Lessons From New Orleans

How are you doing? This is an essential question for all of us. In New Orleans, asking such a question could still mean how are post-Katrina? Recovery. Resilience. These are words attached to the city’s brand. However the reality for many people, in particular writers and artists, is still arduous.

The world can learn from New Orleans during the coronavirus pandemic without deeming it a “Katrina moment.” Our moment was our moment but the lessons about government failure, natural disasters, and depending on strangers for survival are applicable. We know how education systems can change overnight.

For many in New Orleans and the surrounding affected areas, the pandemic adds more weight to an already heavy living. But New Orleans has the writers, researchers, artists, stories, food, land, and music that tell stories of humanity and point a way to the light.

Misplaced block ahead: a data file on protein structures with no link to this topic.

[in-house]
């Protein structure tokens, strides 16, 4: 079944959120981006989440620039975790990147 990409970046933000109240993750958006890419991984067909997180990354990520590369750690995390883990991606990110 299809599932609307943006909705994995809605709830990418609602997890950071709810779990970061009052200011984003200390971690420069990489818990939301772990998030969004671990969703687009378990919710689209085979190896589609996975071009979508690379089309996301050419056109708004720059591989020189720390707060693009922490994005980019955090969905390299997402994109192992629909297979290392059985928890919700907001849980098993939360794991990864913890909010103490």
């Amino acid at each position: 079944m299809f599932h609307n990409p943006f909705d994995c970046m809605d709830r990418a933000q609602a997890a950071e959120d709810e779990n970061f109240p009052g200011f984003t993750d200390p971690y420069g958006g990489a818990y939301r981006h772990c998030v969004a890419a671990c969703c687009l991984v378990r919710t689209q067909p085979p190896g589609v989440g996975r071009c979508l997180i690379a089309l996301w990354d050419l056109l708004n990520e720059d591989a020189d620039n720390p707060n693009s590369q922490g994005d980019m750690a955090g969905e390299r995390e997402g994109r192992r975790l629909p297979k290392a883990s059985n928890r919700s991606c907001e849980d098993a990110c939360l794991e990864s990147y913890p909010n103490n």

August 29 marks fifteen years since the levees broke in New Orleans during Hurricane Katrina. I am excited to be curating some virtual events with Poets & Writers, including a reading dedicated to remembering the impact the storm has had on the people and culture of this city.

Follow my Twitter feed, @NOLApworg, for more details and updates for this event and more from New Orleans. I’ll also share about upcoming events in our other United States of Writing cities: Detroit and Houston.

Photo: Flyer for the Hurricane Katrina anniversary reading.
 
Kelly Harris is the literary outreach coordinator for Poets & Writers in New Orleans. Contact her at NOLA@pw.org or on Twitter, @NOLApworg.

Pratt Institute

MFA Program
Not Genre-Specific
Brooklyn, NY
Application Deadline: 
Tue, 01/05/2021
Application Fee: 
$50 ($90 for international students)
Affiliated Publications/Publishers: 

Five Hot Summer Fiction Readings

by Staff
8.1.20

Leah Hampton’s F*ckface: And Other Stories, Megha Majumdar’s A Burning, Marie-Helene Bertino’s Parakeet, Karen Tei Yamashita’s Sansei and Sensibility, and C Pam Zhang’s How Much of These Hills Is Gold.

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